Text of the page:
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N117BB accident description

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Crash location 42.454722°N, 71.733333°W
Nearest city Sterling, MA
42.433425°N, 71.782849°W
2.9 miles away
Tail number N117BB
Accident date 01 Jan 2002
Aircraft type Let L-23
Additional details: None

NTSB Factual Report

On January 1, 2002, about 1458 eastern standard time, a LET L-23 glider, N117BB, was substantially damaged during a forced landing near the Sterling Airport, Sterling, Massachusetts. The student pilot was not injured. Visual meteorological conditions prevailed, and no flight plan was filed for the instructional flight conducted under 14 CFR Part 91.

According to the student pilot, the accident flight was the second flight of the day, which was conducted solo.

The first flight was about 3-1/2 hours earlier, and was conducted with an instructor. The student added that it was windy on the flight, and she had no plans to solo due to the wind conditions. When the flight instructor asked her if she wanted to fly again, she said yes, assuming the flight would be conducted as dual instruction. When the student realized that the flight would be conducted solo, she replied that she did not want to go solo, and that it was still too rough. After the flight instructor reassured her that the pervious dual flight had been good, the student climbed into the glider alone.

On the solo flight, as the glider was towed behind a tow plane, the student observed that the wind was blowing down the favored runway, runway 34. During the tow to altitude, the conditions were rough, with the towline going slack, and then tight, requiring the student to make corrections more often then she had done in the past. As the glider approached 2,500 feet, the towline was released and the student began to practice maneuvers. During the maneuvers, the student stated that she hit her head twice on the canopy due to the turbulent conditions. About 12 minutes into the flight, the student decided to return to the airport. She entered the traffic pattern, on the downwind leg, at 1,500 feet, but further out from the runway than she normally would have flown. While on the downwind leg, the student checked the operation of the airbrake and kept her hand on it as she had been taught. As the glider was turned on to the base leg, the student realized that she would not make the runway and elected to perform a forced landing to a two-lane highway. The glider touched down on the southbound lane of the elevated roadway and impacted a metal guardrail, coming to rest upright on the highway.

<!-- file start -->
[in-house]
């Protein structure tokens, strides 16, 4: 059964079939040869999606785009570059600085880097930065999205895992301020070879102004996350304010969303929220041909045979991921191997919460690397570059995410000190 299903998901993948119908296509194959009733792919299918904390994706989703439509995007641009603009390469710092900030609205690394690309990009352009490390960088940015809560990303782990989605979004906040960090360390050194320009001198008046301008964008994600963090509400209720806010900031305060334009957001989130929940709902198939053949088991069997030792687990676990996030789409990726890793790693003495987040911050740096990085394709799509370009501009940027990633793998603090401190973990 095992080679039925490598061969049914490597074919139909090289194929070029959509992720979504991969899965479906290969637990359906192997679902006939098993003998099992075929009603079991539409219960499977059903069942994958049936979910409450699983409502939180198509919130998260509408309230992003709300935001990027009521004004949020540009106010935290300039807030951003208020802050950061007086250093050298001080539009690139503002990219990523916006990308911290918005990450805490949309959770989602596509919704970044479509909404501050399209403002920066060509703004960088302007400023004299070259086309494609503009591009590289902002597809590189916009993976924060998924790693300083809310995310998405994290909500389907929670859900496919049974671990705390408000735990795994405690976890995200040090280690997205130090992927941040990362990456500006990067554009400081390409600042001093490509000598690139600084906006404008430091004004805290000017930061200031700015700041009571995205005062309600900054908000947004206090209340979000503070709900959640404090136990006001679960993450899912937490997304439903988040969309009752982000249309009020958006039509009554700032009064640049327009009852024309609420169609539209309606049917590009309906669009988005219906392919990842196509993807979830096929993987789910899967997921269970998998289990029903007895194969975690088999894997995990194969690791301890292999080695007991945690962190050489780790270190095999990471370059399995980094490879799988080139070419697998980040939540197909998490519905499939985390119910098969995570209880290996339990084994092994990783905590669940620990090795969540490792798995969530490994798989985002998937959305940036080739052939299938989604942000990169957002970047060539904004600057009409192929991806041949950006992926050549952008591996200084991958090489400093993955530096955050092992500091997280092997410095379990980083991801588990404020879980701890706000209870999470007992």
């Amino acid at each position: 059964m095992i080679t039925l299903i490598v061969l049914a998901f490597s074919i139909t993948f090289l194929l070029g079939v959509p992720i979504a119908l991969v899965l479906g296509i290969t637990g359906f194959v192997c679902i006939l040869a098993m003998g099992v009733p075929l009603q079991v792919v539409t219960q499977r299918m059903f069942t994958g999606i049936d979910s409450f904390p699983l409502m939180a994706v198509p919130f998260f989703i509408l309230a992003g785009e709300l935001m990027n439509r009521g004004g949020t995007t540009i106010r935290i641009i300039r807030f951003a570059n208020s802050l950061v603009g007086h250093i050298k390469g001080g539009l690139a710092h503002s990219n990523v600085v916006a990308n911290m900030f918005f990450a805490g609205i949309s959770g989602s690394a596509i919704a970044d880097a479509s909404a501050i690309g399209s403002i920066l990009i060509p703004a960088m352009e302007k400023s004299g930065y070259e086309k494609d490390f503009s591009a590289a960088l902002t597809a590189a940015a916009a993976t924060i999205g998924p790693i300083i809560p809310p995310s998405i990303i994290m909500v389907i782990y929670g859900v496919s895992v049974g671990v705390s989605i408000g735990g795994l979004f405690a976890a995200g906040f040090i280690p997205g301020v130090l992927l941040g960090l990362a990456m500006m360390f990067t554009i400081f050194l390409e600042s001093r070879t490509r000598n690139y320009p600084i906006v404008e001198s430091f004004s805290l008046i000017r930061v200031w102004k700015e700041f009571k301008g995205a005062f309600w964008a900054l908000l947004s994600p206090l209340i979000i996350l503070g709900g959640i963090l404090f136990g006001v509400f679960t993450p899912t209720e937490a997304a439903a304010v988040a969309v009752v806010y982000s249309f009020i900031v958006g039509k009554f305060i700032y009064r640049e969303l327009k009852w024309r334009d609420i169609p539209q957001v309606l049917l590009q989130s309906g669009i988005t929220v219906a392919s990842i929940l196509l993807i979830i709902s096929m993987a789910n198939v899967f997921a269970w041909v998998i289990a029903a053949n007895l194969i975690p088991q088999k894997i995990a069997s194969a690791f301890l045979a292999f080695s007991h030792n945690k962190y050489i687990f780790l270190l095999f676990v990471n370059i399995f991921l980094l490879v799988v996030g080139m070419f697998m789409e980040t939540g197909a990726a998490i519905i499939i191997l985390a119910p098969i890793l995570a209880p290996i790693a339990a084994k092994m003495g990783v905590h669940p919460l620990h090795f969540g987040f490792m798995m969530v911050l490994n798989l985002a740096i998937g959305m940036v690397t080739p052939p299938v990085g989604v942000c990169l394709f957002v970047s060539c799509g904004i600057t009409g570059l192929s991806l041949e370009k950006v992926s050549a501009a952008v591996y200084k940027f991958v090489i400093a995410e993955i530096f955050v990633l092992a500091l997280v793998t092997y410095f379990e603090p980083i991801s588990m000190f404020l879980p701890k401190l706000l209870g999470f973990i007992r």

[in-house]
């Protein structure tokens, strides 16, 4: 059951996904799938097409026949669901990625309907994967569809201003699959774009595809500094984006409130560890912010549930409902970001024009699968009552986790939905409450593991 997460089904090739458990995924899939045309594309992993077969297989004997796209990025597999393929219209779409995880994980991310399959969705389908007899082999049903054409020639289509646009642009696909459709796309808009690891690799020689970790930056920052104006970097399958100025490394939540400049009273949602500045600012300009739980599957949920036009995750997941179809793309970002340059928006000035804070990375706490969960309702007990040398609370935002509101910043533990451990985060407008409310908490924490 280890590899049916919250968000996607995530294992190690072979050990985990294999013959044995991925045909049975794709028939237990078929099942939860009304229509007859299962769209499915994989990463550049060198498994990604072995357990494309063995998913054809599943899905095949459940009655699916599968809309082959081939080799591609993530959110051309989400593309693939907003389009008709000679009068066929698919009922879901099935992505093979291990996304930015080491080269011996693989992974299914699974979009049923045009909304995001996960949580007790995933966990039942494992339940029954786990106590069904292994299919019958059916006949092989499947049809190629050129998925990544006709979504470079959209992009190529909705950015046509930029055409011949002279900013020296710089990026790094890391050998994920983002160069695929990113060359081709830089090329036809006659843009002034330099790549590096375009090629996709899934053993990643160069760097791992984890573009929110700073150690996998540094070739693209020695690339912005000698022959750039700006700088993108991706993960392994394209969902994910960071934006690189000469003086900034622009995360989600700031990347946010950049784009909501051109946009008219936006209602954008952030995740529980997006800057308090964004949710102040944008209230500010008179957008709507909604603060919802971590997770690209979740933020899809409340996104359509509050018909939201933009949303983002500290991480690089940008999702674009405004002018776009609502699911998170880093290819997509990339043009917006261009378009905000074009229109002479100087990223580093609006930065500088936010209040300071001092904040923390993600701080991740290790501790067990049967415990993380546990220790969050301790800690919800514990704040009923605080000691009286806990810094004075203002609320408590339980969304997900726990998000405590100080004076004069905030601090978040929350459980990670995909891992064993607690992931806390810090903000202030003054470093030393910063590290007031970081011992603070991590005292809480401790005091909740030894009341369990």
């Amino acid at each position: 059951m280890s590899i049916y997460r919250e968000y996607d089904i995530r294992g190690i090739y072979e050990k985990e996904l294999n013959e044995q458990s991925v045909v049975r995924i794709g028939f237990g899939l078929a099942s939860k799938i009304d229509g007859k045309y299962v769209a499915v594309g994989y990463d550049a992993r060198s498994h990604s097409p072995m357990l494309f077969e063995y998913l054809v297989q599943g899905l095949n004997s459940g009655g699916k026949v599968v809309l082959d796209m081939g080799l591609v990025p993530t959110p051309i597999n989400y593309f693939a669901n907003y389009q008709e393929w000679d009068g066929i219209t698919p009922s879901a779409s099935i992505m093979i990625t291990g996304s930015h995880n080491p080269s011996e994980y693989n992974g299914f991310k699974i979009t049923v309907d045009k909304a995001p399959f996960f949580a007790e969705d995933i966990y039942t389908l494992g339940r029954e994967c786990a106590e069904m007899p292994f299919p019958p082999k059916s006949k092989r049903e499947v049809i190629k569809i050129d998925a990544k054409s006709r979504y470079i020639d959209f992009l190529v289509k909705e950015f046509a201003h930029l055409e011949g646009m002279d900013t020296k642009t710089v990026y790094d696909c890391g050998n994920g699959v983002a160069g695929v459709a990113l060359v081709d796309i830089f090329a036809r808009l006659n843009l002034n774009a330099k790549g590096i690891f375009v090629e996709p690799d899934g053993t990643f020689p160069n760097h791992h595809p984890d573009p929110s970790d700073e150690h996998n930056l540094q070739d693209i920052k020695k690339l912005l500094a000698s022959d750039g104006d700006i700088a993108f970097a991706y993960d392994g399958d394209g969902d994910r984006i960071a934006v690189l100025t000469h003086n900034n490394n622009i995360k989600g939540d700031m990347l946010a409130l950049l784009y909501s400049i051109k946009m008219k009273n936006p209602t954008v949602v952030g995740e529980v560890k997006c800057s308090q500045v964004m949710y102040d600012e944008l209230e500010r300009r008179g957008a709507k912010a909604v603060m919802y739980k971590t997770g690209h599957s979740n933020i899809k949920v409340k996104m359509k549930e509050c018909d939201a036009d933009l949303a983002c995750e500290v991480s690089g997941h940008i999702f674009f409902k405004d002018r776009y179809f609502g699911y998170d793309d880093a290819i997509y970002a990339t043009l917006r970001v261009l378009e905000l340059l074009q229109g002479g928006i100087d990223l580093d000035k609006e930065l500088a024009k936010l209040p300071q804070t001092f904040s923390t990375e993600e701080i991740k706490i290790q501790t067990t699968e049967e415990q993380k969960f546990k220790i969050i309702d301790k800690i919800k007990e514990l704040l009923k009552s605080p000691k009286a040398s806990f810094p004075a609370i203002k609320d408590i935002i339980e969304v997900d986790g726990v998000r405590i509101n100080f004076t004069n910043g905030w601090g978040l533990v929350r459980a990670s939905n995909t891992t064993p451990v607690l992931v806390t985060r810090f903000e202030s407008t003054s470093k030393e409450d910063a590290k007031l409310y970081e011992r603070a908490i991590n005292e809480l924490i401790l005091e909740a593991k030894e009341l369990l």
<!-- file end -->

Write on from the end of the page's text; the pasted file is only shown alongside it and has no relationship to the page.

The student additionally stated that she might have been moving the speed brake handle inadvertently during the approach due to the turbulence.

The student reported she had accumulated about 13 hours of dual instruction, with 7 or 8 different flight instructors, at the Massachusetts Institute of Technology Soaring Club. She also accumulated about 1.4 hours of solo time. All of her previous flights had been conducted on days with light or calm wind conditions, with some crosswind landings.

The recorded weather at a nearby airport, about the time of the accident, included winds from 250 degrees at 13 knots, gusts to 22 knots.

NTSB Probable Cause

The student pilots inadequate compensation for wind conditions which resulted in an off-field landing, and the CFI's improper decision to allow the student to fly solo. Factors related to the accident were the gusting wind conditions, and the students lack of total experience in gliders.

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